Jump to content

Scott Joplin

From Simple English Wikipedia, the free encyclopedia
Scott Joplin
Scott Joplin in June 1903. This picture also appears on the cover of "The Cascades" from 1904.[1]
Scott Joplin in June 1903. This picture also appears on the cover of "The Cascades" from 1904.[1]
Background information
Birth nameScott Joplin
Also known asKing of Ragtime Writers
Bornc. late 1867 or early 1868 (death stone says 11-2-68)
Northeast Texas, U.S.
OriginTexarkana, Texas
DiedApril 1, 1917 (aged 49)
New York City, New York, U.S.
GenresRagtime, march, waltz
Occupation(s)Composer, pianist, music teacher
InstrumentsPiano, cornet, guitar, mandolin, violin, banjo, vocals
Years active1895–1917

Scott Joplin was an American ragtime musician and composer. He is widely considered the greatest ragtime composer of all time.

Early life[change | change source]

Joplin was African-American and born in the U.S. state of Texas sometime between June 1867 and January 1868 and grew up in Texarkana, Texas. His relatives were railroad workers. His father wanted him to find work that would pay. His mother said he should learn music. Even though he was from Texas, most of his pieces were written when he was in Missouri and New York City.

Musical career[change | change source]

Joplin is most well known for writing piano pieces called rags. His music became popular again in the 1970s, with the album Scott Joplin: Piano Rags, performed by Joshua Rifkin, from Nonesuch Records.[2] He may be most commonly known now by the Marvin Hamlisch adaptation of his composition The Entertainer (1902) which was used in the 1973 movie The Sting starring Paul Newman and Robert Redford. His best-known rag while he was alive was Maple Leaf Rag (1899). Other rags he wrote were The Ragtime Dance (1906) and Magnetic Rag (1914). Scott Joplin wrote more than 40 piano rags, but he also wrote two operas; A Guest of Honor and Treemonisha. A Guest of Honor was performed in Joplin's lifetime, but since then the music has been lost. Treemonisha was never performed while Joplin was alive, but it has been performed since then. Joplin also wrote a symphony, but the music has been lost.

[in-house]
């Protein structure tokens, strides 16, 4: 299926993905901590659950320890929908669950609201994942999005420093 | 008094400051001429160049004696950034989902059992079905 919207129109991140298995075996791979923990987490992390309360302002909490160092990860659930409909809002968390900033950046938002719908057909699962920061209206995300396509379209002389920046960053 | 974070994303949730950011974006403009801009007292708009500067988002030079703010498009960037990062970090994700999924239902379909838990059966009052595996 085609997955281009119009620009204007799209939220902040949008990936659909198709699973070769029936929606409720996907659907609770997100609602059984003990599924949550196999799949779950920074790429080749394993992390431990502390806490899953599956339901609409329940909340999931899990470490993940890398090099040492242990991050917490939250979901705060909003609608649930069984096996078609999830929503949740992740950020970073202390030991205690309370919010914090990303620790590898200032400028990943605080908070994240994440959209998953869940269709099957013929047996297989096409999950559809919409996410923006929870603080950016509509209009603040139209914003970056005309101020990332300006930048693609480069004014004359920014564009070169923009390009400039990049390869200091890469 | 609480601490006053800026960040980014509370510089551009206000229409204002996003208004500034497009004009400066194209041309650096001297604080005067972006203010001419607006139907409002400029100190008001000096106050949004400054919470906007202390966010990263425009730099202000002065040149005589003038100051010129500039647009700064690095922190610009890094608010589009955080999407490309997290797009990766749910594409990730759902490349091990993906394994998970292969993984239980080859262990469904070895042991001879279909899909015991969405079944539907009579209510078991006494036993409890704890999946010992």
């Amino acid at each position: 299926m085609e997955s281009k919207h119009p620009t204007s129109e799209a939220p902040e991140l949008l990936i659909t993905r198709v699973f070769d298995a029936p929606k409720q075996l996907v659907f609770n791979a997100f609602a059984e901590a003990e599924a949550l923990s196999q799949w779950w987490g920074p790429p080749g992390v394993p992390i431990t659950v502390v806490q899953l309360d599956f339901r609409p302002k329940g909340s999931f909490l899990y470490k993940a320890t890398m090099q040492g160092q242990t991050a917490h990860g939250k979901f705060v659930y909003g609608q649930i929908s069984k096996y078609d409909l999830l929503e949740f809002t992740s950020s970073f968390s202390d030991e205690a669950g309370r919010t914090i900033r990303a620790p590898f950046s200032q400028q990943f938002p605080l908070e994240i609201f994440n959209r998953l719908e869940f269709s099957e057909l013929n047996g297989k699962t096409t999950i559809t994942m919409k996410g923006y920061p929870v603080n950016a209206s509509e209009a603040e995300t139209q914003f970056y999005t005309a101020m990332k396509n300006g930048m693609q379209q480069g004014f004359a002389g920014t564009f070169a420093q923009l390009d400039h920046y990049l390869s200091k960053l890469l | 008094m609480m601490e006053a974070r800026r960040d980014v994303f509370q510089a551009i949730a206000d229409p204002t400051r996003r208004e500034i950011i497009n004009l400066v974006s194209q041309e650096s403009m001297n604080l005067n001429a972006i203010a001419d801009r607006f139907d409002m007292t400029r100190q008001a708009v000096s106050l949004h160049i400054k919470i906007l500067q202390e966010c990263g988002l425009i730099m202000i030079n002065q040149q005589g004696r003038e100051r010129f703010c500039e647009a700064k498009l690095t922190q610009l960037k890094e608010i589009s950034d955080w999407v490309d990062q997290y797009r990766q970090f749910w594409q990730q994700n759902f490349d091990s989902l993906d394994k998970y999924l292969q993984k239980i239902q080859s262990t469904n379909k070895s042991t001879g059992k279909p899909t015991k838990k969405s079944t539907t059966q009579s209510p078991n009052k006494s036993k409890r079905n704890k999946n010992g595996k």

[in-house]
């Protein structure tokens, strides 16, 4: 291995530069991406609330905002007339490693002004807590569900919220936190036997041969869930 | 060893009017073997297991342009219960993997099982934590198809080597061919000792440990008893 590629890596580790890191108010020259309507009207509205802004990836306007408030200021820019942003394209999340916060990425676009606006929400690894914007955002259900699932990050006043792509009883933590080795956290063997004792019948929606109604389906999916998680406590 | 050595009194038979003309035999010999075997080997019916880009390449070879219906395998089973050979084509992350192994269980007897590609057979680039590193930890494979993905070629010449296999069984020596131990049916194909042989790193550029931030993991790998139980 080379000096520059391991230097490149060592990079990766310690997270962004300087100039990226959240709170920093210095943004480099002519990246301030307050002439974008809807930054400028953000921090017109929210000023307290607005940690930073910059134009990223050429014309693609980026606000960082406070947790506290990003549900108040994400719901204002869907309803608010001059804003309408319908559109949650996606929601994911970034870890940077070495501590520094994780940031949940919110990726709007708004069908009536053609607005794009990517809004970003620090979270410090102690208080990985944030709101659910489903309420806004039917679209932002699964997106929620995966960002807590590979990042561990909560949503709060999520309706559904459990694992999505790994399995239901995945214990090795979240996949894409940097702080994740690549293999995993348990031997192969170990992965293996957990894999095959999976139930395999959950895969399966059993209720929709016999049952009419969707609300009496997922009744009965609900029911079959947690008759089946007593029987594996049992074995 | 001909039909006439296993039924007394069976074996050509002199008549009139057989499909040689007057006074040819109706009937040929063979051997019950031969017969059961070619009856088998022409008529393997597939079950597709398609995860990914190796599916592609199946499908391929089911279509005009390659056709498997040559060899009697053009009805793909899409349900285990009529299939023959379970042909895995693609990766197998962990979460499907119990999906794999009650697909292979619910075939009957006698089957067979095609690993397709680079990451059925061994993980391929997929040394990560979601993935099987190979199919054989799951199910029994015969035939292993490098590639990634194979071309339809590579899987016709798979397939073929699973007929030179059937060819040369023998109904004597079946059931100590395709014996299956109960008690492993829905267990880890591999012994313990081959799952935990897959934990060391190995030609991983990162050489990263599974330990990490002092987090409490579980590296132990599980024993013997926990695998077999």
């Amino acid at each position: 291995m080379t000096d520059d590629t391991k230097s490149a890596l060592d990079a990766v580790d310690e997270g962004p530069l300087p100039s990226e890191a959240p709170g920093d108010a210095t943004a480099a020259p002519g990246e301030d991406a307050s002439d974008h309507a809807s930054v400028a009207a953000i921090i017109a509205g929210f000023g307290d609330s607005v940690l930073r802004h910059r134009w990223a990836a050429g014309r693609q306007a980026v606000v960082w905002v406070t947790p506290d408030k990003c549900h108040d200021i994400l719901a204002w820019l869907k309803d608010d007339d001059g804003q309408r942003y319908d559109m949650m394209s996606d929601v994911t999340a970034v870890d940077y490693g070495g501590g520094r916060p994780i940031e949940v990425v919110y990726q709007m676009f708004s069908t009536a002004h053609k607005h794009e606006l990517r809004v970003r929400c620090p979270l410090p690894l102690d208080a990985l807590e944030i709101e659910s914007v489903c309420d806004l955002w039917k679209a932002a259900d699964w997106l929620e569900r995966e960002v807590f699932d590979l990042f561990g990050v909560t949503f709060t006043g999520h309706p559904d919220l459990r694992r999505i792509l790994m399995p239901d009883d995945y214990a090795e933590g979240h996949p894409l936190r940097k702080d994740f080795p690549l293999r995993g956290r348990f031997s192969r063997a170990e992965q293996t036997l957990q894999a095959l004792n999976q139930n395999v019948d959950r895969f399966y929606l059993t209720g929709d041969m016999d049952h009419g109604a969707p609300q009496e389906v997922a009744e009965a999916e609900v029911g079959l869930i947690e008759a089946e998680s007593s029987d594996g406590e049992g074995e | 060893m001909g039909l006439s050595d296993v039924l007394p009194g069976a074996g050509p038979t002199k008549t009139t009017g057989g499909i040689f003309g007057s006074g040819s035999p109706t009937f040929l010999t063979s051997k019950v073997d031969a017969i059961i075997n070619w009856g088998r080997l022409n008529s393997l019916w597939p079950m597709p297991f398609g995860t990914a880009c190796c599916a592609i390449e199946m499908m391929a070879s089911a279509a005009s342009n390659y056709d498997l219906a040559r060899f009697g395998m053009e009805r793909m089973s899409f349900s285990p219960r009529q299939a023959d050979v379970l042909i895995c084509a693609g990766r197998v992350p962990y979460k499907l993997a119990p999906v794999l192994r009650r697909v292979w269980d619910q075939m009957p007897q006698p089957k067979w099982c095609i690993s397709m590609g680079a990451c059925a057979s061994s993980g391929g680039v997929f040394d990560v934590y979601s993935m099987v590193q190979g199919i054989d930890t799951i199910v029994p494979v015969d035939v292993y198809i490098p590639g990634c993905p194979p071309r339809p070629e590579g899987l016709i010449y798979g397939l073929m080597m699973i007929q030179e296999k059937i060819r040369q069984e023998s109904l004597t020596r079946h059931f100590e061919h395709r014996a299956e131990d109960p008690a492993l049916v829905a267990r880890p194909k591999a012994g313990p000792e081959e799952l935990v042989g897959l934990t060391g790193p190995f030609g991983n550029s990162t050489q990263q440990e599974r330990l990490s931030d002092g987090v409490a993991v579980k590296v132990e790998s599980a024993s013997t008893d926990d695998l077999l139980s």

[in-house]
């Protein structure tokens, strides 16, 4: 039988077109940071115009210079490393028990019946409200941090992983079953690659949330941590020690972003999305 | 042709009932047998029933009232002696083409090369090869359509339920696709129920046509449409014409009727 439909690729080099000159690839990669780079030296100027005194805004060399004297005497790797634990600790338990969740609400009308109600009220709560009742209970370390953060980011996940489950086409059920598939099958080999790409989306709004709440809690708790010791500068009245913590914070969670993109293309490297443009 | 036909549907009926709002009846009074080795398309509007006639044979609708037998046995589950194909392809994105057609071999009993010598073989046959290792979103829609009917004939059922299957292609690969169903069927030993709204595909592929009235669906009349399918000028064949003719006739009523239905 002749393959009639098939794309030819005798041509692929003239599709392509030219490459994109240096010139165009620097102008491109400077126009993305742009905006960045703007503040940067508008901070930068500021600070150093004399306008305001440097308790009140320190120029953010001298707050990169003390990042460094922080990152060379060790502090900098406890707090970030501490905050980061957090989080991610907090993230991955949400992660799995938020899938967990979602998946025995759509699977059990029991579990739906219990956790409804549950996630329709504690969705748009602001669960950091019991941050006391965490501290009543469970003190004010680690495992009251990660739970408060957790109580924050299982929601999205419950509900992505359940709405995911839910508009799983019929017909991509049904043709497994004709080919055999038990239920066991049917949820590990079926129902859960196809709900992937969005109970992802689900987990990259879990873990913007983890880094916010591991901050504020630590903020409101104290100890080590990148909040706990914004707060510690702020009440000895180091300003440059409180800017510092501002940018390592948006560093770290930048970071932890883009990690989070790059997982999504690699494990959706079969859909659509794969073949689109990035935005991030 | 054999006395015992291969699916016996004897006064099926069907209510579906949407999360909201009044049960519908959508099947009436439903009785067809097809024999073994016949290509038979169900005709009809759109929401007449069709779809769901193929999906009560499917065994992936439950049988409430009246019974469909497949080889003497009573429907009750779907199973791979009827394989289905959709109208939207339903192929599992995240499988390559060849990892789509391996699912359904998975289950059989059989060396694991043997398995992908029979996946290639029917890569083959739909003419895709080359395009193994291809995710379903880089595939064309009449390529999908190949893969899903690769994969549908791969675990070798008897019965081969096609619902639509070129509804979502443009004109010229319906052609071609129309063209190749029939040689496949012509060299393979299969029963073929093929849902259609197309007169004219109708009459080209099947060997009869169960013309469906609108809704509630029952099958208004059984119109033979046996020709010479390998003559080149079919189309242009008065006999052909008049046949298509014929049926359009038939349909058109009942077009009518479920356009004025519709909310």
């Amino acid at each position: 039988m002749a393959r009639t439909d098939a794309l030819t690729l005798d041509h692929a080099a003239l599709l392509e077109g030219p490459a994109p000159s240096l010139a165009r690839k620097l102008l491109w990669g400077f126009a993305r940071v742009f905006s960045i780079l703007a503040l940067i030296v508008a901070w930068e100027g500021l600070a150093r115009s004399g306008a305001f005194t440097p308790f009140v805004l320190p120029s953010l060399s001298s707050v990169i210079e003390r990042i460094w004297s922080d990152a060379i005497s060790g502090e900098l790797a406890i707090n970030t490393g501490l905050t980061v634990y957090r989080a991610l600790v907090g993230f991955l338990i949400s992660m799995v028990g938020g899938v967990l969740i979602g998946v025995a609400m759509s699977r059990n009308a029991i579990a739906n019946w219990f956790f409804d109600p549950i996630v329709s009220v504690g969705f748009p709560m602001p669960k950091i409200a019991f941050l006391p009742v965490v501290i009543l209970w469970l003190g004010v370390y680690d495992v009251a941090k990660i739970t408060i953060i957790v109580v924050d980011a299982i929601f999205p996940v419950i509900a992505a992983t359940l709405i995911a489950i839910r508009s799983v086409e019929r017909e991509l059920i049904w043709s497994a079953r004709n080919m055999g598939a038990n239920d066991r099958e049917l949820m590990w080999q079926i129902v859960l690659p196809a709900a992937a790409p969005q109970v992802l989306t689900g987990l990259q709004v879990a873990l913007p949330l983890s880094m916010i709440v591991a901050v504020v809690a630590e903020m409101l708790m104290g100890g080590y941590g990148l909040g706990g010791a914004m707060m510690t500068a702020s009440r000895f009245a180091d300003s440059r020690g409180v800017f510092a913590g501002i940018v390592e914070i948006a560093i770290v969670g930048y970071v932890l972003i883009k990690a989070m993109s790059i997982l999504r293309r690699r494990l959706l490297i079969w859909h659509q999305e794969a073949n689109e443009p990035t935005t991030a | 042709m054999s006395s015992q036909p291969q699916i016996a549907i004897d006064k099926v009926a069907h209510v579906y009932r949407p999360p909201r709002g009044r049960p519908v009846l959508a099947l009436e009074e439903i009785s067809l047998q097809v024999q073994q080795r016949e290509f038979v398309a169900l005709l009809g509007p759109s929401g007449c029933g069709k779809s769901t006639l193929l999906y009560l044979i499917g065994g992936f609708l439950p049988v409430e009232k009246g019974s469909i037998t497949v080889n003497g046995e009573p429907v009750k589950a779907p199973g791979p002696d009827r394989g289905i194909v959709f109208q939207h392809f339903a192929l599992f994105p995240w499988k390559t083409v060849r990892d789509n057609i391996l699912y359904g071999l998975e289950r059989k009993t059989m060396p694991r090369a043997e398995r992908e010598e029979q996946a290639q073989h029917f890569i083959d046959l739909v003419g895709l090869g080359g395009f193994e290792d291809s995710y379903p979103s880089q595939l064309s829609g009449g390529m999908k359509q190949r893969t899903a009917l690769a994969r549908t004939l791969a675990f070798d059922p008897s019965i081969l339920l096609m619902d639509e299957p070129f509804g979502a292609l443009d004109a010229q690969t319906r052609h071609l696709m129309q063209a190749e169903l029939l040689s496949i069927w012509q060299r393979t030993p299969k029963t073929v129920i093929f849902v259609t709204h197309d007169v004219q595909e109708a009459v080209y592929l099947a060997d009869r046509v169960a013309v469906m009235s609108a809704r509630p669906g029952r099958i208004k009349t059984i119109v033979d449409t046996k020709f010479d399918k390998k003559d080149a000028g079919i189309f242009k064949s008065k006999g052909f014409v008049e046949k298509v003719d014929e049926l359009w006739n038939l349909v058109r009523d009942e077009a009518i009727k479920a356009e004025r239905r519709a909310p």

Death[change | change source]

Joplin died of syphilis in New York City on April 1, 1917.

References[change | change source]

  1. Berlin (1994) p. 121
  2. Scott Joplin: Piano Rags, Joshua Rifkin, piano, vinyl LP, 1970, Nonesuch Records stereo H-71248

Bibliography[change | change source]

  • Gildo De Stefano, Ragtime, jazz & dintorni. Preface by Amiri Baraka. SUGARCO Editions, Milano 2007 ISBN 978-88-7198-532-9